What is Community Control?

In Florida, Community Corrections overseas over 140,000 offenders each year who are under community supervision, and nearly 5,000 inmates who are out on work release. There are different types of “community supervision” and programs that are under the watchful eye of the Florida Department of Corrections.

Probation for example, is a form of community supervision that involves specific conditions for a set period of time. Probation is ordered by the court and it cannot last longer than the maximum sentence for the offense committed.

When a defendant is placed on probation, he or she must strictly follow all conditions set by the court and if they violate any of the terms of their probation, the probation can be revoked and the individual can be incarcerated.

Probationers are often responsible for the costs of:

  • Supervision (they pay the state)
  • Victim restitution
  • Court costs and fines
  • Various types of treatment they receive

Generally with probation, the probationer is required to meet their supervising officer at a local field office one or more times per a month. Depending on the circumstances, the probationer may receive visits from their supervising officer at their home or work.

Other common types of supervision include: administrative probation (non-contact supervision), drug offender probation, sex offender probation, and community control. Since community control involves intensive supervised house arrest, we are going to go into further detail on this type of supervision.

Community Control in Florida

Community control is more serious than simple probation; it involves supervised house arrest in the community. With this intensive supervision program, the offender is confined to their home unless they have to attend work, school, perform community service, receive treatment, or participate in another important activity that was preapproved by the supervising officer.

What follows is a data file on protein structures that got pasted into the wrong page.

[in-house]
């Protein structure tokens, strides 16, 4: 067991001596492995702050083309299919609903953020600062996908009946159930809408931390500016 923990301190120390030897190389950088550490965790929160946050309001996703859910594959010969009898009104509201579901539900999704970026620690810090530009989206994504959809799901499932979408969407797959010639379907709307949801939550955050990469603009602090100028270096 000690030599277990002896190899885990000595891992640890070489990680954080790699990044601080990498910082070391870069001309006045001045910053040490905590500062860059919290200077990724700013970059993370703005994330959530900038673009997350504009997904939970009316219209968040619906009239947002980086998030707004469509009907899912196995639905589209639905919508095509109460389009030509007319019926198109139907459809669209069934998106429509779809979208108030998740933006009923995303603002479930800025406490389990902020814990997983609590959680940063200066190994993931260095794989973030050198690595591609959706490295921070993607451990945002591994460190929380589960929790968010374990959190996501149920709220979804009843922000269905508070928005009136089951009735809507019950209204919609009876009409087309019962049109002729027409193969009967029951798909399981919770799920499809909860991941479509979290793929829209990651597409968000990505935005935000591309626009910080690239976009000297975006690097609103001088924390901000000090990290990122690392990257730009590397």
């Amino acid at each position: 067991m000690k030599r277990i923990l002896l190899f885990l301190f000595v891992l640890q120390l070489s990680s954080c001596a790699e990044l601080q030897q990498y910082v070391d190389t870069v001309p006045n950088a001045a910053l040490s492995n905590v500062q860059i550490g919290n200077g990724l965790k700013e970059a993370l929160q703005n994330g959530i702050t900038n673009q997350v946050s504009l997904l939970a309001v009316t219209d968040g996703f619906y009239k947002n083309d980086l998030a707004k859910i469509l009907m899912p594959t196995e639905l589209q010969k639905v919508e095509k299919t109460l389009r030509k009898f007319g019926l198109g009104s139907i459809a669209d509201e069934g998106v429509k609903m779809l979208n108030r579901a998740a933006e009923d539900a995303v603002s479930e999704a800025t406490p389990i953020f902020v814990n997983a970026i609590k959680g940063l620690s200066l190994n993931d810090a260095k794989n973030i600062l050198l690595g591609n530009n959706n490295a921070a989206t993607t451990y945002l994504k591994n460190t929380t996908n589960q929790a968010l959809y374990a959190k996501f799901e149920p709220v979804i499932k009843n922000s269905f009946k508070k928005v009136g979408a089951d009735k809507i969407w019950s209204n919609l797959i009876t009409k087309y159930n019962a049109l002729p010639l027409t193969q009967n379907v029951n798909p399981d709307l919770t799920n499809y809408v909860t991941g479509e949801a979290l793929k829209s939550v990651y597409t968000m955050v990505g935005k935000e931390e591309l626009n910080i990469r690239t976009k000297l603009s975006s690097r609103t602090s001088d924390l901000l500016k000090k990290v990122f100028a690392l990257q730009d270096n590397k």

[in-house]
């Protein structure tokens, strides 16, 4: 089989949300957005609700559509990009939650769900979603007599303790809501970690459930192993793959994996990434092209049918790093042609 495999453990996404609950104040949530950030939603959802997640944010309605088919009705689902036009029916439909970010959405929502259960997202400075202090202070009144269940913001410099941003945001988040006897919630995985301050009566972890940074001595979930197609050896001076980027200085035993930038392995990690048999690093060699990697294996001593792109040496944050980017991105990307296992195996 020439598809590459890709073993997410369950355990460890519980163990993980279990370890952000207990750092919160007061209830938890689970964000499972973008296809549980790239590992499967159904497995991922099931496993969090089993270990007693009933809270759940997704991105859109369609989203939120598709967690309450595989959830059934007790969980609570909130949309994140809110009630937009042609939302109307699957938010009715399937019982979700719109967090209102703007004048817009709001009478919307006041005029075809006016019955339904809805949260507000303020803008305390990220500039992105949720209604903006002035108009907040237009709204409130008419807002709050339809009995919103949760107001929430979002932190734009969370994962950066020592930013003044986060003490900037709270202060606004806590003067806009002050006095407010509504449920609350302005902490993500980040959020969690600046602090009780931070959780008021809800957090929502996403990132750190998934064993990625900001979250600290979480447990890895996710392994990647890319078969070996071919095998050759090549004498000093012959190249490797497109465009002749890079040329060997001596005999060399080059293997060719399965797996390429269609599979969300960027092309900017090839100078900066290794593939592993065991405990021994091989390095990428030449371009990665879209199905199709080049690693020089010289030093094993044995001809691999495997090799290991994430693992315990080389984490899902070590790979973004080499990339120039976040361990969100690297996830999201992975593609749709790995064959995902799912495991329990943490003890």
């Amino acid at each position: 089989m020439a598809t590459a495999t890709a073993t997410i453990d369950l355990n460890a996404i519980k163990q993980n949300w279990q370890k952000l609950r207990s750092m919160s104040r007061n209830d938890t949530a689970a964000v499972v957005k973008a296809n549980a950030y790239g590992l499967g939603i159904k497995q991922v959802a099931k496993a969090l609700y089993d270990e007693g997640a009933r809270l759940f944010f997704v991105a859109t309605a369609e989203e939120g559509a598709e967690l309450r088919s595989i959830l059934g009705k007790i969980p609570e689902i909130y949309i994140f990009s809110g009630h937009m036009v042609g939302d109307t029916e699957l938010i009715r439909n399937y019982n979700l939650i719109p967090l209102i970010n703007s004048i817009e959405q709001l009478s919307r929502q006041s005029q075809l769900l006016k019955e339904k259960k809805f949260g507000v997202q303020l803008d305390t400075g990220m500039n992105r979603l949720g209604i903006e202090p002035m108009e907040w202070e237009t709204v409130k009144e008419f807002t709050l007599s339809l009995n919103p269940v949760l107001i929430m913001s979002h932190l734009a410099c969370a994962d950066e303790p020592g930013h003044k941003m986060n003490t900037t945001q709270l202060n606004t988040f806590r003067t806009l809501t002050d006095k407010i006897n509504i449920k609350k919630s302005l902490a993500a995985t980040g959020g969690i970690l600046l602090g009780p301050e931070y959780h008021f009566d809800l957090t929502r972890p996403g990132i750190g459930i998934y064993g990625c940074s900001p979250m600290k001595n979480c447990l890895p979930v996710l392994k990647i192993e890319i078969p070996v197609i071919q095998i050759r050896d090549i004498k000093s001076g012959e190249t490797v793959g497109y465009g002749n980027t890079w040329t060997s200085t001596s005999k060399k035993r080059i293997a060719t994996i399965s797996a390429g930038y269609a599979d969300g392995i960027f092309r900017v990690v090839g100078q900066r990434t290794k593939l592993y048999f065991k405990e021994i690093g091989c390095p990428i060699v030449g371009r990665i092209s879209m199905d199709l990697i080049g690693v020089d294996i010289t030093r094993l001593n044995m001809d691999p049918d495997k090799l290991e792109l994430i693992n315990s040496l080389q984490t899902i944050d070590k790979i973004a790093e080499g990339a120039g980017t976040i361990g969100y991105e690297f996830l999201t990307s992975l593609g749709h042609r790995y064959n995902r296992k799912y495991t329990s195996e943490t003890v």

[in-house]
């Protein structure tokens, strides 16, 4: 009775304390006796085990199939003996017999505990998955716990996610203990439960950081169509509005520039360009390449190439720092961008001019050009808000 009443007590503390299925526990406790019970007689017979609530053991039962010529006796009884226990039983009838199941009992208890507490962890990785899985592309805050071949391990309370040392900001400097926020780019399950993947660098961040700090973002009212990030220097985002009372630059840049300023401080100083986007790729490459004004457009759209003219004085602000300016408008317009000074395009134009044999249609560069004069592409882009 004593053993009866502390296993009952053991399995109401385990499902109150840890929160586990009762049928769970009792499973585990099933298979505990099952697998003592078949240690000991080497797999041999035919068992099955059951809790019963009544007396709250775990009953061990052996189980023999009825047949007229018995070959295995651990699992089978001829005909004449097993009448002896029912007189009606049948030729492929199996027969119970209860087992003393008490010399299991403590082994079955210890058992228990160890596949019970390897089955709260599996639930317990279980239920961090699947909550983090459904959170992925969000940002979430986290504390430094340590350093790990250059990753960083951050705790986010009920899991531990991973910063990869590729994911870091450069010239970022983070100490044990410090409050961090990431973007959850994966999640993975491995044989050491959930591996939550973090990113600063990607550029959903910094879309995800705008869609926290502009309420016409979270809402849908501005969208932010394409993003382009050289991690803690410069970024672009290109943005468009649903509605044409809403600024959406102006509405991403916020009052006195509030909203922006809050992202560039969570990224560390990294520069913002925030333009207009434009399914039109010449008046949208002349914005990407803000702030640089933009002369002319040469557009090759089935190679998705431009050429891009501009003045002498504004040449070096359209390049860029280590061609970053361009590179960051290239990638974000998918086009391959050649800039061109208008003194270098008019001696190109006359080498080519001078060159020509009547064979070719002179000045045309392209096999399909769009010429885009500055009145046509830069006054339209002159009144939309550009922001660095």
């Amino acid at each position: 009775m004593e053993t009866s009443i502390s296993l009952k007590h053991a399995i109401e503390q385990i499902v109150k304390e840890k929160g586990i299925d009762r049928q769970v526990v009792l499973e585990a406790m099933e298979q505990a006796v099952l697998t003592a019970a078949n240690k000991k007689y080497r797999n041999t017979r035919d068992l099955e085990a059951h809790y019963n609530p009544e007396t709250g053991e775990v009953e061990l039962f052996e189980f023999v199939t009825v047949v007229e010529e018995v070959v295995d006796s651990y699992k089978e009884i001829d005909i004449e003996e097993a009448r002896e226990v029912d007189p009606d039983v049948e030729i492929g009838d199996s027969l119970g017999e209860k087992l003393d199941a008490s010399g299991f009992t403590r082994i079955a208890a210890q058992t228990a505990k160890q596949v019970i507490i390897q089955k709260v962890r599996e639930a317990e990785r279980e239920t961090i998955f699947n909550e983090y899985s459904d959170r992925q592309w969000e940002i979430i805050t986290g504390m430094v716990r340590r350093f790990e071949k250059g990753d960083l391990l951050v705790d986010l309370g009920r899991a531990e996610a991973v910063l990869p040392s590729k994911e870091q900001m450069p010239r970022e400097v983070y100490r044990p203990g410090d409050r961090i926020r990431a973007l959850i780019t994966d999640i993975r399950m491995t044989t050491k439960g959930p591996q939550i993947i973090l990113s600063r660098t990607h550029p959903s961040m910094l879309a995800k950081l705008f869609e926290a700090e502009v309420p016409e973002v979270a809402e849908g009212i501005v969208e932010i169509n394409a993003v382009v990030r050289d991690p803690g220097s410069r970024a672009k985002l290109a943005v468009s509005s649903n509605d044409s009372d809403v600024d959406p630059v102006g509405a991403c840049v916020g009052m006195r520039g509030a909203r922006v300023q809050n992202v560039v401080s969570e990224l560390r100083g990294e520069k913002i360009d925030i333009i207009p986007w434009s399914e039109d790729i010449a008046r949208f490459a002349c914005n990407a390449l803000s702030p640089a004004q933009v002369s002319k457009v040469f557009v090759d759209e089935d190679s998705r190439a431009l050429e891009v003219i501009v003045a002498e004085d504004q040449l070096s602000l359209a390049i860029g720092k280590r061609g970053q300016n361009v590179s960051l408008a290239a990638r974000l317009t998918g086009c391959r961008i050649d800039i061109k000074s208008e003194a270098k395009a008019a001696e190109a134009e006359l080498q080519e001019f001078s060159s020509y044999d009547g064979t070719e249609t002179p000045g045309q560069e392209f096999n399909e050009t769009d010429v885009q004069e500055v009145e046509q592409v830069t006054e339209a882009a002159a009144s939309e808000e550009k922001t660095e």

The goal of community control is to promote accountability, while providing a realistic alternative to imprisonment. When an offender is placed on community control, he or she will be under surveillance by administrative officers with lighter caseloads, including on weekends and holidays.

If you are placed on community control supervision, also known as “house arrest,” you cannot leave your house to do many of the activities you’re used to doing, such as:

  • Visit friends
  • Visit family
  • Go on vacation
  • Boating or fishing
  • Go out to dinner
  • Go to the movies
  • See sporting events

Even grocery shopping is limited; you are not allowed to make a quick trip to corner market for diapers, cigarettes or milk without it being approved by your officer. When you do go shopping on approved trips, you must show the receipts so the trips will be cross-checked with your daily log.

Community control is an individualized program, in which case the offender’s freedom is restricted, whether they are at home, or in non-institutional residential placement. Each offender under community control will have sanctions imposed upon him or her, and they will be strictly enforced.

Community Control Violations

Like probation, if the offender violates their community control, the court may decide to revoke the community control and remove them from the community by placing them behind bars. According to the Florida Department of Corrections, many of the individuals given the opportunity of community control are prison diversions.

Sometimes an offender will be placed on community control, but they will be electronically monitored. In such cases, they are monitored 24 hours a day, 7 days a week by private vendors. If an offender does something such as violates their curfew, the private vendor will immediately notify the appropriate staff of the curfew violation, and the staff will investigate.

If you are facing criminal charges, contact Thomas & Paulk, P.A. for a free consultation to discuss your defense strategies and legal options!